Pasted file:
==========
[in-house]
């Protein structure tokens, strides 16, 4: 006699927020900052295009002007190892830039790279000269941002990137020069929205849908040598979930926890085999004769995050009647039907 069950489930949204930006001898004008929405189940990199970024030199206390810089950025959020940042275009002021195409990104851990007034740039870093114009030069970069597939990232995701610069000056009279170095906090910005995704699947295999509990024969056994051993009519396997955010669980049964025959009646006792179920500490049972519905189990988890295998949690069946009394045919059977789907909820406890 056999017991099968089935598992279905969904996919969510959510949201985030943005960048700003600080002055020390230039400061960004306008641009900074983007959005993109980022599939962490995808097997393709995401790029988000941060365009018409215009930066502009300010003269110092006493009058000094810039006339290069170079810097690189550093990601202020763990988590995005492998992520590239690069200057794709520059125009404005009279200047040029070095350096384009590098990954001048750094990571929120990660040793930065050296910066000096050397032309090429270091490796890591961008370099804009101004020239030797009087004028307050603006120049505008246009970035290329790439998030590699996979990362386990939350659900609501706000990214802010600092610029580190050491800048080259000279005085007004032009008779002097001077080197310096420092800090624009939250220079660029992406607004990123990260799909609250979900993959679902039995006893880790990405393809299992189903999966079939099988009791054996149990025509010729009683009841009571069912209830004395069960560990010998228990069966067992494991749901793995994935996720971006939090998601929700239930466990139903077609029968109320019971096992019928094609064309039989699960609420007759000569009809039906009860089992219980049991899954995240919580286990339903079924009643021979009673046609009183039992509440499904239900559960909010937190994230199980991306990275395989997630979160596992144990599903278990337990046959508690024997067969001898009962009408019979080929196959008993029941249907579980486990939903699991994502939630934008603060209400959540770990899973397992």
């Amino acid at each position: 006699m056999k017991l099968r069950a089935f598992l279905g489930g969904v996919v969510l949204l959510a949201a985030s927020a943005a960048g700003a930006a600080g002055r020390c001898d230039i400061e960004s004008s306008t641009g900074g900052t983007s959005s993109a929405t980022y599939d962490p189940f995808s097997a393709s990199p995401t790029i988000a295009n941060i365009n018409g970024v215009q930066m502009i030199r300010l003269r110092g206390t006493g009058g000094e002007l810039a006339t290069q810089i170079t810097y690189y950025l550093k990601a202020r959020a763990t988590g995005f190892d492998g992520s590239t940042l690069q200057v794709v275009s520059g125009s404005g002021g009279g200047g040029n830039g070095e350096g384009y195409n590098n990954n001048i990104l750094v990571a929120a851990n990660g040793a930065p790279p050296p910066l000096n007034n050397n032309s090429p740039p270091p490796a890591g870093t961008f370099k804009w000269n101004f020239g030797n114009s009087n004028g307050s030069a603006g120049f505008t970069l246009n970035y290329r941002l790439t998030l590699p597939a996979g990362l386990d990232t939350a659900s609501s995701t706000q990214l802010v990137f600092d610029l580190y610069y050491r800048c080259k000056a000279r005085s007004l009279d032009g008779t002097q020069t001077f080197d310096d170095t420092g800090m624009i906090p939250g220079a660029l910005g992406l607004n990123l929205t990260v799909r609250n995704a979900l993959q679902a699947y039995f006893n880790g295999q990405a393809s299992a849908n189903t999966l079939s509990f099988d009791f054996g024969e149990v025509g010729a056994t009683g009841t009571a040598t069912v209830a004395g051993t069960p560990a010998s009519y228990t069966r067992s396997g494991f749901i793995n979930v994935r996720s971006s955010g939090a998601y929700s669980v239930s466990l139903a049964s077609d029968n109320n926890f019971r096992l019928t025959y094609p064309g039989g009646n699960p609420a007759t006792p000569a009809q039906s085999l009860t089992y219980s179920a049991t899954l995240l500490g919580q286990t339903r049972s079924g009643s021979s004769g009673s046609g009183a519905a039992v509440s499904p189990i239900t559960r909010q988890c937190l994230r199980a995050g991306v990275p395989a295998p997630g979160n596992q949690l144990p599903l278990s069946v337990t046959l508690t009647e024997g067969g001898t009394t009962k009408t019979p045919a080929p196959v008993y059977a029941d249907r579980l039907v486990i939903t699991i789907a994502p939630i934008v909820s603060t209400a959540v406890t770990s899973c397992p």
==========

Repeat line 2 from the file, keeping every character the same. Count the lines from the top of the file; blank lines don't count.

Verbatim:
């Protein structure tokens, strides 16, 4: 006699927020900052295009002007190892830039790279000269941002990137020069929205849908040598979930926890085999004769995050009647039907 069950489930949204930006001898004008929405189940990199970024030199206390810089950025959020940042275009002021195409990104851990007034740039870093114009030069970069597939990232995701610069000056009279170095906090910005995704699947295999509990024969056994051993009519396997955010669980049964025959009646006792179920500490049972519905189990988890295998949690069946009394045919059977789907909820406890 056999017991099968089935598992279905969904996919969510959510949201985030943005960048700003600080002055020390230039400061960004306008641009900074983007959005993109980022599939962490995808097997393709995401790029988000941060365009018409215009930066502009300010003269110092006493009058000094810039006339290069170079810097690189550093990601202020763990988590995005492998992520590239690069200057794709520059125009404005009279200047040029070095350096384009590098990954001048750094990571929120990660040793930065050296910066000096050397032309090429270091490796890591961008370099804009101004020239030797009087004028307050603006120049505008246009970035290329790439998030590699996979990362386990939350659900609501706000990214802010600092610029580190050491800048080259000279005085007004032009008779002097001077080197310096420092800090624009939250220079660029992406607004990123990260799909609250979900993959679902039995006893880790990405393809299992189903999966079939099988009791054996149990025509010729009683009841009571069912209830004395069960560990010998228990069966067992494991749901793995994935996720971006939090998601929700239930466990139903077609029968109320019971096992019928094609064309039989699960609420007759000569009809039906009860089992219980049991899954995240919580286990339903079924009643021979009673046609009183039992509440499904239900559960909010937190994230199980991306990275395989997630979160596992144990599903278990337990046959508690024997067969001898009962009408019979080929196959008993029941249907579980486990939903699991994502939630934008603060209400959540770990899973397992």